Five Lessons from a Year of Disruption

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When you are head down working on projects, developing new business and just keeping it all together, it’s easy to miss business milestones – like your first year in business.

The initial idea for Disruptor’s Handbook came from a lunchtime meeting with my former colleagues at PwC. We were talking about the concept of “disruption” and how it could be managed. Used for innovation. Simon Gibbard suggested that we write a handbook – a disruptor’s handbook. Tim Lovitt and I had topic ideas and thought we could pull together a blog. Or an ebook. Or something.

Of course, it never happened. We were busy with projects and with life.

When my PwC contract ended, I launched Disruptor’s Handbook with the view that there was something to the concept. There were plenty of lessons from the world of startups that could be applied to corporates, and vice versa. I had also worked with communities and business networks and knew there was value in collaboration. The plan was to bring these things together – to help corporates, smaller businesses with the appetite for change, and innovative NFPs:

  • Reduce the risk of innovation
  • Innovate quickly by adopting proven frameworks
  • Be supported by experienced executives, mentors and teams.

The Three Principles

So I began with three principles that applied not only to collaborators but also to clients:

  • Intention: When working with clients and with collaborators, I needed to understand their intention. Did they truly, deeply have an intention to work together? Or was it a “lipstick on a pig” project designed to give the appearance of innovation?
  • Commitment: Was there a commitment to make a difference with innovation? Would clients and collaborators commit to a problem, wrestle with politics, budgets and organisational apathy?
  • Gavin is not always right: I can be passionate and easily convinced of the power of my own ideas, but I challenged myself to be open to alternatives of all kinds.

Five Lessons from Disruption

Like any fledgling business, there’s a lot required to build, learn and grow. You need work. Case studies. Cash flow. But these are the same for any business. What follows, however, are the more hidden lessons that I have taken out of the last 12 months:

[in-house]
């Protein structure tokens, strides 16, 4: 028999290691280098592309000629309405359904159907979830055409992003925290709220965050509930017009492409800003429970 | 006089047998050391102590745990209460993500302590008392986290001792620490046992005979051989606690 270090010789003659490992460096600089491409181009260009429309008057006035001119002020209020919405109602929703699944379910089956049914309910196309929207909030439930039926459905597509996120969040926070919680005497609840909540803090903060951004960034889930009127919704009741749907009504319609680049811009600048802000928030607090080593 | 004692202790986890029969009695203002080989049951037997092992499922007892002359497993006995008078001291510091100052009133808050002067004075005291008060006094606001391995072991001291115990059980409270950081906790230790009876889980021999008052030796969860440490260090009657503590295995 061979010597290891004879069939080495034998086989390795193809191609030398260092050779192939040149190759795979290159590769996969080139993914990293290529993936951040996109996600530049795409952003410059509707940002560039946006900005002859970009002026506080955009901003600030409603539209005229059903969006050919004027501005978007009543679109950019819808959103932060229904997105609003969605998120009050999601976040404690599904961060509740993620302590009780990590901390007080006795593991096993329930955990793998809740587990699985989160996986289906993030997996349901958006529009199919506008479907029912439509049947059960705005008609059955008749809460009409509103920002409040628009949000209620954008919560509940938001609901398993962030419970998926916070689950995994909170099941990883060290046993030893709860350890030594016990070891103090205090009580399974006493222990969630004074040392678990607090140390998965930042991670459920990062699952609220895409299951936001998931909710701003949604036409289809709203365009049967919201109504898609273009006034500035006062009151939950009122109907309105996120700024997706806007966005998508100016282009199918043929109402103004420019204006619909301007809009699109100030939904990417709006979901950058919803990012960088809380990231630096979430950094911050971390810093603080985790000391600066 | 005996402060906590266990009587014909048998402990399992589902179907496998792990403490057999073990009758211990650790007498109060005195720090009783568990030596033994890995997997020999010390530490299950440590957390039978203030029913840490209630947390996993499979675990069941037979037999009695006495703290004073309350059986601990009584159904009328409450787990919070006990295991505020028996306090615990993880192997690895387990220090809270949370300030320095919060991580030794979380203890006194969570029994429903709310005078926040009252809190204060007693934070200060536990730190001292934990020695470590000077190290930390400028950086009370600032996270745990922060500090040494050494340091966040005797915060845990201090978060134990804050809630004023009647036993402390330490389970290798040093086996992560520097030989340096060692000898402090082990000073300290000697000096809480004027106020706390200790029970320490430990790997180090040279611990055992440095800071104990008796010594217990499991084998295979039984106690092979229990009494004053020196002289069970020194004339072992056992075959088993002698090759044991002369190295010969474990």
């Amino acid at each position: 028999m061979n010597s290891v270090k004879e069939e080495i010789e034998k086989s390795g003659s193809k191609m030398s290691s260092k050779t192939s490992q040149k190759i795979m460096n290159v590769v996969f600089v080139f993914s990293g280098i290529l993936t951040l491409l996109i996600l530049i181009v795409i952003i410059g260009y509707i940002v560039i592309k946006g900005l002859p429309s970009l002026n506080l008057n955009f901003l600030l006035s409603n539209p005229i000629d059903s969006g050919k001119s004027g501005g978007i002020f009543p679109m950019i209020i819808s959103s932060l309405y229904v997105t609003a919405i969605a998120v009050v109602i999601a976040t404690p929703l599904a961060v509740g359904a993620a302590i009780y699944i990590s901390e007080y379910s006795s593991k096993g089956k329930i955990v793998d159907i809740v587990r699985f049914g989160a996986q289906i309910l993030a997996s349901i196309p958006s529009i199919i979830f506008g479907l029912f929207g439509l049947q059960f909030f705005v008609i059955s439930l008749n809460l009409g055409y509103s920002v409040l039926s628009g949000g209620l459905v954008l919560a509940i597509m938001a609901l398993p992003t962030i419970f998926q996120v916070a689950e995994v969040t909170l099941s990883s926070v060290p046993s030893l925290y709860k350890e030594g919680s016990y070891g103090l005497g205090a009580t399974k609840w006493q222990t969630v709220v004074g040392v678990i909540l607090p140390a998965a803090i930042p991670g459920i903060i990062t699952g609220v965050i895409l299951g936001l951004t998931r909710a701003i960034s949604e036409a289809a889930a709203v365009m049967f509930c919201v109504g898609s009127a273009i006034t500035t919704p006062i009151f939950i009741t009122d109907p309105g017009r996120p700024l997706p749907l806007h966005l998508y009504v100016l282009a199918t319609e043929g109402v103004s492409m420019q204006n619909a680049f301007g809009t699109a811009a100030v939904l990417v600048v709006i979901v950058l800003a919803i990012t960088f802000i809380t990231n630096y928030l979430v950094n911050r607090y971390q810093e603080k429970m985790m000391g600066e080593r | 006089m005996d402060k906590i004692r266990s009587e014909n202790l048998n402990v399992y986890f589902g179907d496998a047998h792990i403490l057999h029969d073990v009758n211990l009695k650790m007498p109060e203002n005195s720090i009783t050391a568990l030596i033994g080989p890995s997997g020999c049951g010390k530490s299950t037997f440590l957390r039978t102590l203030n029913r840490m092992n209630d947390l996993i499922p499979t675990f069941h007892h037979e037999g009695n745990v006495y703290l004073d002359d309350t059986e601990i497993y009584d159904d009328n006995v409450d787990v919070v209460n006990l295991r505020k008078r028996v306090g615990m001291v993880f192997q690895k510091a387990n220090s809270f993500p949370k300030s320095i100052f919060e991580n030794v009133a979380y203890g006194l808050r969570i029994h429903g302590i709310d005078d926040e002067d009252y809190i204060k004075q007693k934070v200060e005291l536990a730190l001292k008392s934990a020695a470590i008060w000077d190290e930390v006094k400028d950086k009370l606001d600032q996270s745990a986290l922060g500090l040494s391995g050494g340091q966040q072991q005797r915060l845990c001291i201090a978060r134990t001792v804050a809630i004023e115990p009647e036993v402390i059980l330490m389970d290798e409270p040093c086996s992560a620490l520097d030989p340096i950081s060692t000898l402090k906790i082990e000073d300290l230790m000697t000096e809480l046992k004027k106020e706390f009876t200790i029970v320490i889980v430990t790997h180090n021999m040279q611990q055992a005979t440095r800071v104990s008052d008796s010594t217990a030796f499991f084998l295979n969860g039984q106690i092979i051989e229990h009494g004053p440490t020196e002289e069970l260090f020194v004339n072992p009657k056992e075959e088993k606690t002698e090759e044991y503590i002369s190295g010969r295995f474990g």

1. Your greatest strength is speed – but only if you use it. There is plenty of competition out there. But being a small business means that you can change the way you DO business quickly. But you have to commit to doing so. If you take a week to change your website, you’re too late. If you need to delay a project you may lose it. The challenge is to actually use your nimbleness to respond to project, client or market changes faster than everyone else.
  2. You aren’t what you sell. After creating a dozen or more disruptor’s handbooks on various topics from “using the lean canvas” to “how to run a hackathon”, I realised that I needed to bring things together. Potential clients could see the value but not the offer. I needed to quickly change the way that I explained Disruptor’s Handbook to make it more tangible. Remember to sell the sizzle as well as the steak.
  3. What you have isn’t necessarily what clients want. This is a hard one. Sometimes people “want” disruption but they’re not “ready” for it (yet). Like most innovation, it’s a journey. You’ve got to both educate your clients and lead them on a journey. You’ve got to support them in selling the concepts into their own teams and management. It may be that your offerings are too early for the market. In which case, it’s time for Lesson 4.
  4. Ditch your beautiful ideas. Ideas in your disruptive business are worth nothing. What counts is traction. If a proposal is successful, analyse it for what worked. Keep refining it. But if you proposals are not succeeding, you need to move on quickly (see Lesson 1). No one will love your idea more than you, and that’s what makes it hard to let go. Be honest with yourself, ask for feedback and figure out where to go next. After all, you need to eat.
  5. Ride the horse all the way to “yes”. In our minds we are often saying yes but our words, presentations, proposals and actions indicate “no”. Keep practising saying “yes” out loud so that your clients and collaborators can hear it. Be open (as per Principle 3 above) as a project can often veer into unexpected and exciting territory. It may start out simply but can become truly disruptive and exciting. Ride that horse all the way to yes.
  6. A note of thanks. I know this is Lesson 6 … but it’s also important to be thankful. In the first year I have been fortunate to work with and learn from many people. We’ve done some great work together – from the innovative Qantas Hackathon to StudyNSW digital strategy. We’ve run workshops, spoken at conferences, mentored startups and incubated a few new businesses that are yet to launch (more to come). Every project took commitment and intention from the business and the business sponsors. And I was not always right. But I am truly thankful for the opportunity and experience.